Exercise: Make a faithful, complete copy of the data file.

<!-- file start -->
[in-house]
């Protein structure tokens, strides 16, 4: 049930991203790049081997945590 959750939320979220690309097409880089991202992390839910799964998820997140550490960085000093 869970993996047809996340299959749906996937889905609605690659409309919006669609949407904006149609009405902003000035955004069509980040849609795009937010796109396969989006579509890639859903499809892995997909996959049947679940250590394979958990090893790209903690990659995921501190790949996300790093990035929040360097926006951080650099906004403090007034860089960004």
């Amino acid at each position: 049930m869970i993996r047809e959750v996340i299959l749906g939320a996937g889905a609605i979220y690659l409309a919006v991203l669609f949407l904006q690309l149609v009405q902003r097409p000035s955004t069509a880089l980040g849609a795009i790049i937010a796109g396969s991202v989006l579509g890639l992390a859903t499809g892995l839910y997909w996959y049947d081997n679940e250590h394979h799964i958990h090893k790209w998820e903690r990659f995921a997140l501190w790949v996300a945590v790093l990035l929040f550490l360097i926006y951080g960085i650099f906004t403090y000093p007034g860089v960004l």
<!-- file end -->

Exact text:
[in-house]
């Protein structure tokens, strides 16, 4: 049930991203790049081997945590 959750939320979220690309097409880089991202992390839910799964998820997140550490960085000093 869970993996047809996340299959749906996937889905609605690659409309919006669609949407904006149609009405902003000035955004069509980040849609795009937010796109396969989006579509890639859903499809892995997909996959049947679940250590394979958990090893790209903690990659995921501190790949996300790093990035929040360097926006951080650099906004403090007034860089960004």
């Amino acid at each position: 049930m869970i993996r047809e959750v996340i299959l749906g939320a996937g889905a609605i979220y690659l409309a919006v991203l669609f949407l904006q690309l149609v009405q902003r097409p000035s955004t069509a880089l980040g849609a795009i790049i937010a796109g396969s991202v989006l579509g890639l992390a859903t499809g892995l839910y997909w996959y049947d081997n679940e250590h394979h799964i958990h090893k790209w998820e903690r990659f995921a997140l501190w790949v996300a945590v790093l990035l929040f550490l360097i926006y951080g960085i650099f906004t403090y000093p007034g860089v960004l």